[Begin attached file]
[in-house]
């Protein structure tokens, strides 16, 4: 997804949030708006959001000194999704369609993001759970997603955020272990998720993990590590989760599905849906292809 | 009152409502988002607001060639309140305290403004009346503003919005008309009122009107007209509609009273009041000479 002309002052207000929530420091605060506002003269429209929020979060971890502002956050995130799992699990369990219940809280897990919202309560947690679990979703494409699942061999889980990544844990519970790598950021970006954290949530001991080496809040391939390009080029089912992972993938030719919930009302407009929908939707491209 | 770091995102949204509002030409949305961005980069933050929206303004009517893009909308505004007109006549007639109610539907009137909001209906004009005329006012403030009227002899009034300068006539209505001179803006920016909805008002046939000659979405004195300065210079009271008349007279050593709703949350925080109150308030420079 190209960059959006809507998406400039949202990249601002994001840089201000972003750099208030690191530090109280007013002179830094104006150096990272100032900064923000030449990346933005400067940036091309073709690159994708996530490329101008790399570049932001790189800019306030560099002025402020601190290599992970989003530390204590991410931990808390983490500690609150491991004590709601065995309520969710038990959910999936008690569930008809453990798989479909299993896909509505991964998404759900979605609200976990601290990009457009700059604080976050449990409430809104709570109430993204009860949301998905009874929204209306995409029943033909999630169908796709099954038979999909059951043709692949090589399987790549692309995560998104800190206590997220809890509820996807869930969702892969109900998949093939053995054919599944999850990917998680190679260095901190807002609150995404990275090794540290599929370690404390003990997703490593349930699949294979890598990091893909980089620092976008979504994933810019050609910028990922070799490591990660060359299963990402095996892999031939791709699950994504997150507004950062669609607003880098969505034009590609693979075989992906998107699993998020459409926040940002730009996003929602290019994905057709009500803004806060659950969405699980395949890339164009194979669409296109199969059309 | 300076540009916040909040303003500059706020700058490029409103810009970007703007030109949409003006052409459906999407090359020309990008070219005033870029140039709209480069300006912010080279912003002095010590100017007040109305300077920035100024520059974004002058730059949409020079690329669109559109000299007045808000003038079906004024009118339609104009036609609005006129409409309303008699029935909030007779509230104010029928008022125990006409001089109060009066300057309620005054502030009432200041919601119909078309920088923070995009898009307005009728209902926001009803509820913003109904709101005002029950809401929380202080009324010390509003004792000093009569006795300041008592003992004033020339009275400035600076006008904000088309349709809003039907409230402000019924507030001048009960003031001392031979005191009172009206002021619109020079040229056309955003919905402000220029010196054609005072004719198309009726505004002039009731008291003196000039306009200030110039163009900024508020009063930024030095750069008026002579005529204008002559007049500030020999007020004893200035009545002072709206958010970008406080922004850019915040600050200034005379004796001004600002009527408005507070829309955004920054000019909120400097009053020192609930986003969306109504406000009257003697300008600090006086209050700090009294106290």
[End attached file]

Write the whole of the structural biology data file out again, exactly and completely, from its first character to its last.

[in-house]
């Protein structure tokens, strides 16, 4: 997804949030708006959001000194999704369609993001759970997603955020272990998720993990590590989760599905849906292809 | 009152409502988002607001060639309140305290403004009346503003919005008309009122009107007209509609009273009041000479 002309002052207000929530420091605060506002003269429209929020979060971890502002956050995130799992699990369990219940809280897990919202309560947690679990979703494409699942061999889980990544844990519970790598950021970006954290949530001991080496809040391939390009080029089912992972993938030719919930009302407009929908939707491209 | 770091995102949204509002030409949305961005980069933050929206303004009517893009909308505004007109006549007639109610539907009137909001209906004009005329006012403030009227002899009034300068006539209505001179803006920016909805008002046939000659979405004195300065210079009271008349007279050593709703949350925080109150308030420079 190209960059959006809507998406400039949202990249601002994001840089201000972003750099208030690191530090109280007013002179830094104006150096990272100032900064923000030449990346933005400067940036091309073709690159994708996530490329101008790399570049932001790189800019306030560099002025402020601190290599992970989003530390204590991410931990808390983490500690609150491991004590709601065995309520969710038990959910999936008690569930008809453990798989479909299993896909509505991964998404759900979605609200976990601290990009457009700059604080976050449990409430809104709570109430993204009860949301998905009874929204209306995409029943033909999630169908796709099954038979999909059951043709692949090589399987790549692309995560998104800190206590997220809890509820996807869930969702892969109900998949093939053995054919599944999850990917998680190679260095901190807002609150995404990275090794540290599929370690404390003990997703490593349930699949294979890598990091893909980089620092976008979504994933810019050609910028990922070799490591990660060359299963990402095996892999031939791709699950994504997150507004950062669609607003880098969505034009590609693979075989992906998107699993998020459409926040940002730009996003929602290019994905057709009500803004806060659950969405699980395949890339164009194979669409296109199969059309 | 300076540009916040909040303003500059706020700058490029409103810009970007703007030109949409003006052409459906999407090359020309990008070219005033870029140039709209480069300006912010080279912003002095010590100017007040109305300077920035100024520059974004002058730059949409020079690329669109559109000299007045808000003038079906004024009118339609104009036609609005006129409409309303008699029935909030007779509230104010029928008022125990006409001089109060009066300057309620005054502030009432200041919601119909078309920088923070995009898009307005009728209902926001009803509820913003109904709101005002029950809401929380202080009324010390509003004792000093009569006795300041008592003992004033020339009275400035600076006008904000088309349709809003039907409230402000019924507030001048009960003031001392031979005191009172009206002021619109020079040229056309955003919905402000220029010196054609005072004719198309009726505004002039009731008291003196000039306009200030110039163009900024508020009063930024030095750069008026002579005529204008002559007049500030020999007020004893200035009545002072709206958010970008406080922004850019915040600050200034005379004796001004600002009527408005507070829309955004920054000019909120400097009053020192609930986003969306109504406000009257003697300008600090006086209050700090009294106290």